Escapism: A Love Story

Video games have always been there. Sure, I’ve had the occasional affair with a book, and I’m never going to deny that I, too, have done the late-night call to Netflix or Hulu. But if something is going on in my life where I need to step away and absorb myself in another world, a book is just too easy to let my mind wander, and a show is just a mind numbing experience to get through a few hours without meaning anything. But video games have always, always been there.

I could (and in previous drafts, have) list out big life events and the many games that meant a lot to me, regardless of how “good” they were. Age of Mythology, Legend of Zelda: The Wind Waker, Fuzion Frenzy, and Rock Band, to name a few. The beauty of a game is that it doesn’t matter how critically acclaimed it is, the nature of it demands interaction – and if you’re willing to buy in, that’s all you need to escape the world for a few hours.

I work retail, and have for about eight years now. And since this is my article, I can just say it: I’m damn good at my job. Generally speaking, I like talking to people, learning their likes, dislikes, and needs, and helping them discover something new. But some people have it out to ruin your day, and they don’t care what it may do to you; prank calls where young boys think it’s funny to tell you “I want to rape you”, or older gentlemen who call you a “hoarding fucking whore” when you don’t have a collectible they’re searching for, or a handicapped woman who tries to beat you with her cane because you told her she couldn’t park on the store’s tile-paved porch, among others. It’s days I meet these people that video games are there to take in my anger and pain and give me something I can work with.

Right now, I’m playing The Witcher III: Wild Hunt. I’ve been playing this game for about a year now, on and off, in between plays of Ratchet and Clank, Mortal Kombat X, Overwatch, and whatever else may pop up. The beauty of playing of Geralt of Rivia is that you can make your choices and change the outcome of the game, but overall, Geralt is going to be Geralt. He’s a harsh guy with strong opinions, so even if you choose the option not to speak, he makes his stance on the situation known. I’ve even gone with what I assumed to be gentler dialogue options, but he takes them and makes them somehow crueler than if I went the other route.

This means that in all the wide world, wherever I go, whatever I do, no matter what monsters I slay, treasures I find, or lives I ruin, it’s not on me. It’s on Geralt. And this displacement of responsibility is utterly refreshing, and allows me to sink into the game and feel safe in doing so.

Uncharted 4: A Thief’s End was a recent venture that allowed the same sort of safety. I could kill literally hundreds of people, but because it was in this action-movie setting, it was ok. But more than that – because it’s easy to build a Hollywood kill-‘em-all kind of game – Naughty Dog made an incredibly wise decision to subtly shift the perspective of the latest Uncharted to focus not as much on Nathan Drake as it did on the relationships he has with others. This made him more real, made Sulley and Elaine, and even his brother, Sam – a character only just written into the Uncharted universe in this fourth installment – real, believable, and more importantly, intriguing. I dove all-in to this game like there was no other, regardless of whether I had a good day, or a bad day, I jumped in and didn’t get out until it finished, because I just had to know: What happens next?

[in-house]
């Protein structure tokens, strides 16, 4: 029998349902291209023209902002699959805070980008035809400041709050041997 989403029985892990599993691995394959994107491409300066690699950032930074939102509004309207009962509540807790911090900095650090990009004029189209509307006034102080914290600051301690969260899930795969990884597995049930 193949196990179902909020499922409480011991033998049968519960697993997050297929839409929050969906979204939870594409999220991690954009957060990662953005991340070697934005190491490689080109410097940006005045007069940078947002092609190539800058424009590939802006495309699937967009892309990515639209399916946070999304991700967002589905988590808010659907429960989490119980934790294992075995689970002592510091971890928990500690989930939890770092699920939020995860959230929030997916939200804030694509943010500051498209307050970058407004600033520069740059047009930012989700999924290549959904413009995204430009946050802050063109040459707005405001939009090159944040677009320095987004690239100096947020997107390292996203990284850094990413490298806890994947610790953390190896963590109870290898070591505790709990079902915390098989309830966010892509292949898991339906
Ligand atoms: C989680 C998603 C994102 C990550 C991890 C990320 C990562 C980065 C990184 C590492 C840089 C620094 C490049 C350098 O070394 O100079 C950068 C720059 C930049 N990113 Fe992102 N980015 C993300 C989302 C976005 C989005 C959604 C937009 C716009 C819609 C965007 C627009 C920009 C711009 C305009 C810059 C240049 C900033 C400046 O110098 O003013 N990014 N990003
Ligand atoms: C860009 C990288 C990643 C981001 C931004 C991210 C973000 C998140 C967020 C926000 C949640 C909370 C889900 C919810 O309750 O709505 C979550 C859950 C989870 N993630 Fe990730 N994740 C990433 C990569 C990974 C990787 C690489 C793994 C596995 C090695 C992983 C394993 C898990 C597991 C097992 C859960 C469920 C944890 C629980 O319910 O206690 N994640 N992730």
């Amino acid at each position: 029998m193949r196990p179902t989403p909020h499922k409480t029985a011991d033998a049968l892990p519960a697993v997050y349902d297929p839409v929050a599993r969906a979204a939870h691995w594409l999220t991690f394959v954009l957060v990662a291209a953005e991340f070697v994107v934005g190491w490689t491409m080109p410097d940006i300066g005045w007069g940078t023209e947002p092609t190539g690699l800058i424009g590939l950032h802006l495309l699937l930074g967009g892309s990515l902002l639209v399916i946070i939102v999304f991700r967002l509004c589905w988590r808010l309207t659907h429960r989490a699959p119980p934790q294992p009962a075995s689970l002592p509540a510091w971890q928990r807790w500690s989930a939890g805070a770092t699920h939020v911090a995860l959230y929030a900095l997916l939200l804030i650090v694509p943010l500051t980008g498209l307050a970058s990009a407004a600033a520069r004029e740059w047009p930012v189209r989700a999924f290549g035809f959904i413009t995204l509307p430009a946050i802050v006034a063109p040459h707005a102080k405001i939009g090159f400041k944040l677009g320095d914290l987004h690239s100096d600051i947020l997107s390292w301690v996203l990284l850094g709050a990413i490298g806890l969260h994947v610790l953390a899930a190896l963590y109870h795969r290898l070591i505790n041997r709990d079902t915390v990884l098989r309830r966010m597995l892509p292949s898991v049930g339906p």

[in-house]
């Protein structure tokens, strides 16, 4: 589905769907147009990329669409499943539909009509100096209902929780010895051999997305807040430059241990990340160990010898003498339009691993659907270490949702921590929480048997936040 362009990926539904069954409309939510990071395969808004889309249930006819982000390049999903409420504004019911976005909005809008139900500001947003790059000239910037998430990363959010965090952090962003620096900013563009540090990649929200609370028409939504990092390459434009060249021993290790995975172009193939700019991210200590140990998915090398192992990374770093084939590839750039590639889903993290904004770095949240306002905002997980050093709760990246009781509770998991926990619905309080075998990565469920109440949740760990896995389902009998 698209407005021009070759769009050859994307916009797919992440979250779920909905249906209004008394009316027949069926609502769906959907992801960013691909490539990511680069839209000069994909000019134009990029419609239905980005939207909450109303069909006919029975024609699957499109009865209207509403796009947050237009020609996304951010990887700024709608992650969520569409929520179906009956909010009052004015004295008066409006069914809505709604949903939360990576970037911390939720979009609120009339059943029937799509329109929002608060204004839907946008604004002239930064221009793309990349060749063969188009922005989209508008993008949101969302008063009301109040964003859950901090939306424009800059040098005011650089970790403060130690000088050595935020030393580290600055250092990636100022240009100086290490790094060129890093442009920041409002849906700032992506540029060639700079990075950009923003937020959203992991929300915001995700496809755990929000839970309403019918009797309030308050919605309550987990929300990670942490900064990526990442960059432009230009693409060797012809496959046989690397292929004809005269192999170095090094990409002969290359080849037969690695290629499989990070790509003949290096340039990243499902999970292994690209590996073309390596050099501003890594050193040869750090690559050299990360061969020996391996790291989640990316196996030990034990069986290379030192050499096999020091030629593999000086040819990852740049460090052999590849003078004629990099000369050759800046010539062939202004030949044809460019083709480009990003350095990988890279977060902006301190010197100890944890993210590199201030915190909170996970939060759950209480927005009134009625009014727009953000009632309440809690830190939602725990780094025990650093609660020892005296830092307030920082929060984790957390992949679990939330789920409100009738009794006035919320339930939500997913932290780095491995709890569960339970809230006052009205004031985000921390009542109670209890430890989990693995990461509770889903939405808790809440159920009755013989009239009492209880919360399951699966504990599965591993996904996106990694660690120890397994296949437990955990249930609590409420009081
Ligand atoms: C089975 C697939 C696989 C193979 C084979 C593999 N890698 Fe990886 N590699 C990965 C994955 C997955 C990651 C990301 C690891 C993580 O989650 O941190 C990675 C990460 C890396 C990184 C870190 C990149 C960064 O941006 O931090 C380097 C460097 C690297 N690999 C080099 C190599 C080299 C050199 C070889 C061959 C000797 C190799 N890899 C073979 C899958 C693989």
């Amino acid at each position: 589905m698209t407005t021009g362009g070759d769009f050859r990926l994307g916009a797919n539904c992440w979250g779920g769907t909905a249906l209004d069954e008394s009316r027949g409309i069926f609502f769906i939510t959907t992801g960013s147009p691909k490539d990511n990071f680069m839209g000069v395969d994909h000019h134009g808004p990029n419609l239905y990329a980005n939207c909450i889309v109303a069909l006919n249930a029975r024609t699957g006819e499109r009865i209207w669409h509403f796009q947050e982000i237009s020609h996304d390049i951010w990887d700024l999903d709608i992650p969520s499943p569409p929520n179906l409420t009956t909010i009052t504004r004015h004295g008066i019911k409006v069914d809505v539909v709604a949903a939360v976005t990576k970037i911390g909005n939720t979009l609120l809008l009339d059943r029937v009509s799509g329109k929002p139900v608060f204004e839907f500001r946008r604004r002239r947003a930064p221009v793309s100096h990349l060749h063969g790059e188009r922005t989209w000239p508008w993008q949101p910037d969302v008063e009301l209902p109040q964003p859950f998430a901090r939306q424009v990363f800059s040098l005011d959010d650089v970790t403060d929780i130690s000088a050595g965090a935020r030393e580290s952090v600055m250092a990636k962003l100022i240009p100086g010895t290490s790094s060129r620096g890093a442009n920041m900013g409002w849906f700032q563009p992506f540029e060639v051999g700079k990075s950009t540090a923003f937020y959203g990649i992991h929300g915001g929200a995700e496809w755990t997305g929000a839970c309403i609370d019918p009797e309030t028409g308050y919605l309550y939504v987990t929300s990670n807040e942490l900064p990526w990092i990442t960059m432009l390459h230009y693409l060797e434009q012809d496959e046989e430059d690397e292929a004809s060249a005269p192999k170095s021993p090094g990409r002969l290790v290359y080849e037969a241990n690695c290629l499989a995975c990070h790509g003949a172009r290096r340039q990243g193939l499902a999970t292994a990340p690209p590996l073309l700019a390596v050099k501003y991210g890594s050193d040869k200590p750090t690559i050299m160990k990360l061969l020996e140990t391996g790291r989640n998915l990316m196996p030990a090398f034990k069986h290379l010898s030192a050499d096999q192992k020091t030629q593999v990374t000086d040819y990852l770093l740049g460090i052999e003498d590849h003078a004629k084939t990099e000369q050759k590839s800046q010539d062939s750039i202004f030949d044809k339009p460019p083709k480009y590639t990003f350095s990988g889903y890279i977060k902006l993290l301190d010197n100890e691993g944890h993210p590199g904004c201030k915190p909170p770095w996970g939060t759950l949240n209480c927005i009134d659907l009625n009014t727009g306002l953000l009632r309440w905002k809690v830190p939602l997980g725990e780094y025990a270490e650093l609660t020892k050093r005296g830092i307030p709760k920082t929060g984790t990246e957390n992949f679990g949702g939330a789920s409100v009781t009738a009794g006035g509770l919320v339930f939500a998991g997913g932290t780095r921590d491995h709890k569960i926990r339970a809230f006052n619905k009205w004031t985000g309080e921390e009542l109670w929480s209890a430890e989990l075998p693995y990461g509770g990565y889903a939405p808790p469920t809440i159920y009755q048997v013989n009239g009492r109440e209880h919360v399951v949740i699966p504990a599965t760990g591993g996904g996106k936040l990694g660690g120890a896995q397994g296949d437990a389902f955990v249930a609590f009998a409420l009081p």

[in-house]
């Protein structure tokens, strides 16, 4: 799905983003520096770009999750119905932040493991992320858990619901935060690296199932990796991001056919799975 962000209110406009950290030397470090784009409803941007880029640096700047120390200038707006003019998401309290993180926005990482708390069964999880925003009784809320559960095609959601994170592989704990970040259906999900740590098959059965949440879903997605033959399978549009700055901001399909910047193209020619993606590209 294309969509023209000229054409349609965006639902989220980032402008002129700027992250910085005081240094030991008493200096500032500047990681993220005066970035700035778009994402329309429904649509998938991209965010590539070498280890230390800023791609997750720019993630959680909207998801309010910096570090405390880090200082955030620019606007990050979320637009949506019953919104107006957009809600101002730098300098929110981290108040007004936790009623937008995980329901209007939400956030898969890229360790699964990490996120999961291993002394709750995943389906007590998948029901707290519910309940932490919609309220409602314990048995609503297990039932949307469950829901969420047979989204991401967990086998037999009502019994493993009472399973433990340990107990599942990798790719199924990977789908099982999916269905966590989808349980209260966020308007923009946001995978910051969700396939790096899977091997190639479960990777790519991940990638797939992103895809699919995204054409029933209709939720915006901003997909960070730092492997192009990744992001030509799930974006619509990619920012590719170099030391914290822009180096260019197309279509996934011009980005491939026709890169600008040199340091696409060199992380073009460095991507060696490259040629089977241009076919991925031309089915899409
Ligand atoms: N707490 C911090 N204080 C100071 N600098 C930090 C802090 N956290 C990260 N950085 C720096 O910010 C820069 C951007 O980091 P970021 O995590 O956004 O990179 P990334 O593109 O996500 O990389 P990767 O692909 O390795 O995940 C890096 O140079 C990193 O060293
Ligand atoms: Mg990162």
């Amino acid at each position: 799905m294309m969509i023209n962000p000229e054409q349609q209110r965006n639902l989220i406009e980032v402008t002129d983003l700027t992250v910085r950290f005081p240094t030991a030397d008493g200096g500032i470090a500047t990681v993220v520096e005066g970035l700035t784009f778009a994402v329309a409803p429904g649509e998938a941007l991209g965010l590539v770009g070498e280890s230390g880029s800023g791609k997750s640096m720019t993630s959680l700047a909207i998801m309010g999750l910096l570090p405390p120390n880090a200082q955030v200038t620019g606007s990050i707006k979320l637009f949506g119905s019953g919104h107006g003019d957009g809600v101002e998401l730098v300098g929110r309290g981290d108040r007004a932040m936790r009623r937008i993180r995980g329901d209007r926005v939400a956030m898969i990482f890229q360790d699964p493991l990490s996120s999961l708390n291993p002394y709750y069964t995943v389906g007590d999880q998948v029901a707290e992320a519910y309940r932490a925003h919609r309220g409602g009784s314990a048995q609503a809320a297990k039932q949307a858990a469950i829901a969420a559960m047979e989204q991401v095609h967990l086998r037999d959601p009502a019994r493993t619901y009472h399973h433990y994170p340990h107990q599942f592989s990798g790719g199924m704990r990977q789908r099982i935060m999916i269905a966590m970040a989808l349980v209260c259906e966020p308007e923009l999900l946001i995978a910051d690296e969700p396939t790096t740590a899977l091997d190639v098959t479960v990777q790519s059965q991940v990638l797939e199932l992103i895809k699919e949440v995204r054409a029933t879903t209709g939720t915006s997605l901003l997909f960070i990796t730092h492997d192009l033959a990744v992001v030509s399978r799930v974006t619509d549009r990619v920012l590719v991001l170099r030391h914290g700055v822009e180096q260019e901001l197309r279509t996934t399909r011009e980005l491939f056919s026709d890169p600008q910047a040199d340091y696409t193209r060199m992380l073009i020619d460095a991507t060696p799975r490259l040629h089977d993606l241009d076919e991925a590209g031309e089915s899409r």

But there are also “bad” games that have sucked me in. DMC: Devil May Cry developed by Ninja Theory only got “OK” reception on release. I adore this game. I flipped out when they made a definitive edition and traded in my Xbox 360 copy for a crappy price and bought it for Xbox One. I still play it sometimes. Sure, Dante doesn’t look right, he’s more of an ass, the game’s generally more “American” than the previous games – but I don’t care. The writing was a little shallow and derivative. So? It made me laugh. I enjoyed creating cool combos to kill as many demons as possible in new and exciting ways. The bosses were challenging without being broken. And fuck anyone who says this game has no replay value – I continue to play this game for the sheer fact that Bloody Palace Mode exists (100 waves of enemies increasing in difficulty with only one health bar and very few chances to regain health) and I’m sure I’d continue to play even after I finally hit the last wave.

The best part of this hobby I love so dearly is that it can take me anywhere and do anything, and most importantly get away from my life for a little while. I don’t want to always think about the assholes I run into, or consider how ass-deep in debt I am from gaining a degree that’s not doing much for me in this job market, or the general fear that at any moment an asteroid could crash down on us and we’ll all die from the sudden, destructive impact. In the moments I need to get away, video games are there, and they do it best.

What games do you escape to? Let me know in the comments!


2 thoughts on “Escapism: A Love Story

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